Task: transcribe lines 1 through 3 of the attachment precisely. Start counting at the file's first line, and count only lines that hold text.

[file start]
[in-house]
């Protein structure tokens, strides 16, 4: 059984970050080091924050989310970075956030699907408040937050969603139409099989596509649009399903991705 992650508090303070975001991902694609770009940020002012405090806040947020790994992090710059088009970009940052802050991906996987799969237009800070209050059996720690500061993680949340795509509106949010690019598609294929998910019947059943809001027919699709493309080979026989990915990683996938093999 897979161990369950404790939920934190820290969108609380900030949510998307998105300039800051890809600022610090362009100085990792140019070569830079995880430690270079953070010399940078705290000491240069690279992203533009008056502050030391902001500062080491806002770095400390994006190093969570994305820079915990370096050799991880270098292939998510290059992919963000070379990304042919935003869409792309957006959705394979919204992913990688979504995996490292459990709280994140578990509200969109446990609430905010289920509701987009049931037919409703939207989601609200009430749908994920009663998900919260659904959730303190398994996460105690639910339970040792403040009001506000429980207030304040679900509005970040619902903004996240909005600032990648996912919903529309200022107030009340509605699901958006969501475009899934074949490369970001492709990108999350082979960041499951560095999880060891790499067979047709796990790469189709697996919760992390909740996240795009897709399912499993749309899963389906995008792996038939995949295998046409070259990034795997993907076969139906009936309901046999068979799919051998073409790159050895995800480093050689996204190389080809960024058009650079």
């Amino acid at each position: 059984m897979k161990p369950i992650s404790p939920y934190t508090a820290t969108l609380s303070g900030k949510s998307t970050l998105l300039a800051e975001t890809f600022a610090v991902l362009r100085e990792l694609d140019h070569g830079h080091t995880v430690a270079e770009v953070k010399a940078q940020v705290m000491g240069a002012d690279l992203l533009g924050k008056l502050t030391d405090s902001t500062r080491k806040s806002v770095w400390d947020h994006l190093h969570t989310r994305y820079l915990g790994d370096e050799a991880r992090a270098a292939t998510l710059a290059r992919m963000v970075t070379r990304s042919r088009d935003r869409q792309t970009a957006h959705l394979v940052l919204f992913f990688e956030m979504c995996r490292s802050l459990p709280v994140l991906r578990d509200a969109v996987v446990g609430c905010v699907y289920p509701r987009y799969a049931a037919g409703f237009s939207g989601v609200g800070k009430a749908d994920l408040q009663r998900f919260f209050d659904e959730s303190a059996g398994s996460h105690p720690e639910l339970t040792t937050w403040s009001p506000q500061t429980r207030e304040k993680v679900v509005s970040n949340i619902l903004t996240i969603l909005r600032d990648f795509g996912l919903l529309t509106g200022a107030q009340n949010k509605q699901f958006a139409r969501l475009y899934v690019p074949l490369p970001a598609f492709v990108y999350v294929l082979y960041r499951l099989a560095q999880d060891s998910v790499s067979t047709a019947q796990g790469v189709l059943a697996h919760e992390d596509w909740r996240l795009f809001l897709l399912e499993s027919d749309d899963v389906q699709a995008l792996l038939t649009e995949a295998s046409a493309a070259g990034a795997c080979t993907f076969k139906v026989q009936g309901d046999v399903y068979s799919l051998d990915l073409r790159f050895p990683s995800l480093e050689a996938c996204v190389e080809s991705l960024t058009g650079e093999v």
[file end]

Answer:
[in-house]
């Protein structure tokens, strides 16, 4: 059984970050080091924050989310970075956030699907408040937050969603139409099989596509649009399903991705 992650508090303070975001991902694609770009940020002012405090806040947020790994992090710059088009970009940052802050991906996987799969237009800070209050059996720690500061993680949340795509509106949010690019598609294929998910019947059943809001027919699709493309080979026989990915990683996938093999 897979161990369950404790939920934190820290969108609380900030949510998307998105300039800051890809600022610090362009100085990792140019070569830079995880430690270079953070010399940078705290000491240069690279992203533009008056502050030391902001500062080491806002770095400390994006190093969570994305820079915990370096050799991880270098292939998510290059992919963000070379990304042919935003869409792309957006959705394979919204992913990688979504995996490292459990709280994140578990509200969109446990609430905010289920509701987009049931037919409703939207989601609200009430749908994920009663998900919260659904959730303190398994996460105690639910339970040792403040009001506000429980207030304040679900509005970040619902903004996240909005600032990648996912919903529309200022107030009340509605699901958006969501475009899934074949490369970001492709990108999350082979960041499951560095999880060891790499067979047709796990790469189709697996919760992390909740996240795009897709399912499993749309899963389906995008792996038939995949295998046409070259990034795997993907076969139906009936309901046999068979799919051998073409790159050895995800480093050689996204190389080809960024058009650079």
């Amino acid at each position: 059984m897979k161990p369950i992650s404790p939920y934190t508090a820290t969108l609380s303070g900030k949510s998307t970050l998105l300039a800051e975001t890809f600022a610090v991902l362009r100085e990792l694609d140019h070569g830079h080091t995880v430690a270079e770009v953070k010399a940078q940020v705290m000491g240069a002012d690279l992203l533009g924050k008056l502050t030391d405090s902001t500062r080491k806040s806002v770095w400390d947020h994006l190093h969570t989310r994305y820079l915990g790994d370096e050799a991880r992090a270098a292939t998510l710059a290059r992919m963000v970075t070379r990304s042919r088009d935003r869409q792309t970009a957006h959705l394979v940052l919204f992913f990688e956030m979504c995996r490292s802050l459990p709280v994140l991906r578990d509200a969109v996987v446990g609430c905010v699907y289920p509701r987009y799969a049931a037919g409703f237009s939207g989601v609200g800070k009430a749908d994920l408040q009663r998900f919260f209050d659904e959730s303190a059996g398994s996460h105690p720690e639910l339970t040792t937050w403040s009001p506000q500061t429980r207030e304040k993680v679900v509005s970040n949340i619902l903004t996240i969603l909005r600032d990648f795509g996912l919903l529309t509106g200022a107030q009340n949010k509605q699901f958006a139409r969501l475009y899934v690019p074949l490369p970001a598609f492709v990108y999350v294929l082979y960041r499951l099989a560095q999880d060891s998910v790499s067979t047709a019947q796990g790469v189709l059943a697996h919760e992390d596509w909740r996240l795009f809001l897709l399912e499993s027919d749309d899963v389906q699709a995008l792996l038939t649009e995949a295998s046409a493309a070259g990034a795997c080979t993907f076969k139906v026989q009936g309901d046999v399903y068979s799919l051998d990915l073409r790159f050895p990683s995800l480093e050689a996938c996204v190389e080809s991705l960024t058009g650079e093999v």